As for the new paragraph saying that the Higgs and SUSY are the "most keenly awaited", I don't think I understand what that means. Theorists are keenly awaiting any data the LHC manages to produce; they are desperate. "If the LHC does find supersymmetry, this would [b]e one of the greatest achievements in the history of theoretical physics" is meaningless. Replace "supersymmetry" with "large extra dimensions" or "time travel" or "God" and the statement is still true; in fact it's more true than before. The other possibility is that you mean they are "most keenly awaited" in the sense of being considered most likely to actually pan out, in which case you've just changed the original sentence to your preferred version in a roundabout way and again nothing is resolved. -- BenRG (talk) 14:42, 29 July 2009 (UTC)
I interpret "keenly awaited" as in meaning its a viable option that's been proposed since a pretty long time by particle physics standards, and everyone wanting data on this so they can make progress on the question. I'm not an expert on these topics, but at every conference I attended, SUSY was the de facto working hypothesis. Every alternative is pitched as "an alternative to SUSY", SUSY is never pitched as being the alternative to anything else. Comparing SUSY to time travel is a red herring at best. There might be better and clearer ways of saying what is meant, but the current version certainly isn't broken enough to warrant removal of content.Headbomb {ταλκκοντριβς – WP Physics} 15:08, 29 July 2009 (UTC)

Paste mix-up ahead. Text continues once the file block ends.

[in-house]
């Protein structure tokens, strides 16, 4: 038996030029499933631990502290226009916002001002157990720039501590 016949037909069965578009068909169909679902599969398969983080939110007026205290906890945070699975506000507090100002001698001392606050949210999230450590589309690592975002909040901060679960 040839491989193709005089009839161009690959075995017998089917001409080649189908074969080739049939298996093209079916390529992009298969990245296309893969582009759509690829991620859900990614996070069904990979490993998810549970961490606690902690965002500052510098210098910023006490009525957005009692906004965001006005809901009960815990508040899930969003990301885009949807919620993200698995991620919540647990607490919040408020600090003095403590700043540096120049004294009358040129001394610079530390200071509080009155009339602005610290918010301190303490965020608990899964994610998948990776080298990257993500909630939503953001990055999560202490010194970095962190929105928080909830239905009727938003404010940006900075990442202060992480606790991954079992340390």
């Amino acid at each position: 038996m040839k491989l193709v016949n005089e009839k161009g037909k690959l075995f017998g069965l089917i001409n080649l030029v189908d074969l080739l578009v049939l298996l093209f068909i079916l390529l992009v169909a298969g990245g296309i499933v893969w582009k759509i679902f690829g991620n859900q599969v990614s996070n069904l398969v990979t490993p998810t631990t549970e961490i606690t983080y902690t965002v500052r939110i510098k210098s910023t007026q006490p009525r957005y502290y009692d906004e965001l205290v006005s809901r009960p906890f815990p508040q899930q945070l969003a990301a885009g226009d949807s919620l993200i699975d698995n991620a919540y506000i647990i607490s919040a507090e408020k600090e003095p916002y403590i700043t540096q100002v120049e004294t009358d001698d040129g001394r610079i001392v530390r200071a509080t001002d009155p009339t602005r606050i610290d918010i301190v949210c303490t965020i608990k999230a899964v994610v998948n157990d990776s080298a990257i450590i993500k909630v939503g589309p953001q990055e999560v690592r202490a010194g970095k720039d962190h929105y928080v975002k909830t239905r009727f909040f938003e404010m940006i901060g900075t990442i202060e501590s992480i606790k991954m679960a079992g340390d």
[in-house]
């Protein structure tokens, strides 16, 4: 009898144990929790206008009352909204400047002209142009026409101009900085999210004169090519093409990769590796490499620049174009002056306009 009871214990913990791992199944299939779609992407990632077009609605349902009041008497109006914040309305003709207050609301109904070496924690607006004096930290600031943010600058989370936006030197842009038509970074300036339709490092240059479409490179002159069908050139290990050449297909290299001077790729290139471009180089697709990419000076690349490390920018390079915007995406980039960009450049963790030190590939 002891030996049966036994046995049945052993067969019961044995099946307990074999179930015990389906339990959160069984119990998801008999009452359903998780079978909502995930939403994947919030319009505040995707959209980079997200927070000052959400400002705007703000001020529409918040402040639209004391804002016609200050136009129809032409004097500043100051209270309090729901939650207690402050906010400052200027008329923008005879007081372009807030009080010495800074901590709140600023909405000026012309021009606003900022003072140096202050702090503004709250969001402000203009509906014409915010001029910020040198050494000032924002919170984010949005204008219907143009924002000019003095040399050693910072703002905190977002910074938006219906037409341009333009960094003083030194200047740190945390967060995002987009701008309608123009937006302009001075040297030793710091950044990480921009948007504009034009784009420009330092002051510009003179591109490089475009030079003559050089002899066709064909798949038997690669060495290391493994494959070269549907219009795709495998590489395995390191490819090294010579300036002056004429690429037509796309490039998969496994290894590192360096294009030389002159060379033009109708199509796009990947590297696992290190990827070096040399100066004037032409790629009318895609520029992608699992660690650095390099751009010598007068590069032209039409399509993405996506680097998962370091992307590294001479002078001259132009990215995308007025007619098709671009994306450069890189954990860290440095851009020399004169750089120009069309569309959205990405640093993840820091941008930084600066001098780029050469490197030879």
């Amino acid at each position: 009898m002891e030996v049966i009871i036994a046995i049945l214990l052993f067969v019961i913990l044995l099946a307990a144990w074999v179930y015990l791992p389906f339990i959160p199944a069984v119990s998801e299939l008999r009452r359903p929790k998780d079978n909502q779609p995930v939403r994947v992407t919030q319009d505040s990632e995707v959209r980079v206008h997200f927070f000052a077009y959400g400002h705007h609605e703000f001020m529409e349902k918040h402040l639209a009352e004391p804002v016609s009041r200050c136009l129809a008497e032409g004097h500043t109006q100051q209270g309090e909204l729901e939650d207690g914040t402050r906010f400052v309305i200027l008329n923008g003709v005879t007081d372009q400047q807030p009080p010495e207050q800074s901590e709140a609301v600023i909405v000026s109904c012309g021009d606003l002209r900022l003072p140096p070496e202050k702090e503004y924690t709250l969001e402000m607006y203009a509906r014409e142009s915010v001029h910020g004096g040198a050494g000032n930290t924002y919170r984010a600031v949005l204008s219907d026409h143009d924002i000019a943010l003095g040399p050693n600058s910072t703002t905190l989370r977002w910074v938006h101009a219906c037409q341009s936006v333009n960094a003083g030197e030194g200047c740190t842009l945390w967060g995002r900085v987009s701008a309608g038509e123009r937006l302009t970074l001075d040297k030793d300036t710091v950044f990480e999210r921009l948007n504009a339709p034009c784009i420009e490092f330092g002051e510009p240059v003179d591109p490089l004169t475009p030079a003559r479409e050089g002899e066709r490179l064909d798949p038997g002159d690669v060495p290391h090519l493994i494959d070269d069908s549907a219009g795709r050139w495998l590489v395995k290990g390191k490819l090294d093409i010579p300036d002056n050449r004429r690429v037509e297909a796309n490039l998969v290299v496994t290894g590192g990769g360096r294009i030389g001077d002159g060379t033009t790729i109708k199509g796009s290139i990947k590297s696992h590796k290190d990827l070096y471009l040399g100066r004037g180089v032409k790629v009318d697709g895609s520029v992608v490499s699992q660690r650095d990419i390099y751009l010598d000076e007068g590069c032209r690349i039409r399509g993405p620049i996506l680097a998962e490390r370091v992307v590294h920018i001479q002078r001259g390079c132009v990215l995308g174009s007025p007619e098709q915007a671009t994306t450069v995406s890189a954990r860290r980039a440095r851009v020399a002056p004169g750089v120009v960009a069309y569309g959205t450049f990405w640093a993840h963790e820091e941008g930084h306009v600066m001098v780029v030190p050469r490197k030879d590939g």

Yes, that's what I meant by "keenly awaited". --Michael C. Price talk 15:23, 29 July 2009 (UTC)
Time travel was mentioned in another thread, and has nothing to do with the present discussion. I really think that before taking a position you should take the time to read the thread, and see what we are discussing about. There was a paragraph written by BenRG stating that only the fact that the LHC will discover the Higgs is relatively uncontroversial but even on that there are dissenting voices (Hawking). MichaelCPrice changed the paragraph to make it sound like the fact that the LHC will discover the Higgs AND SUSY is uncontroversial, which I am sure was never claimed in any of the conferences that you attended to (btw, I put a few links to recent conferences near the beginning of the thread, to show that they do not talk only about SUSY). When this did not pass through, he completely altered the paragraph into some fawning about SUSY, leaving Hawking's quote hanging loose. Cheers, Ptrslv72 (talk) 15:37, 29 July 2009 (UTC)
I can put the SUSY quote at the end of the paragraph if that makes you happier. --Michael C. Price talk 16:00, 29 July 2009 (UTC)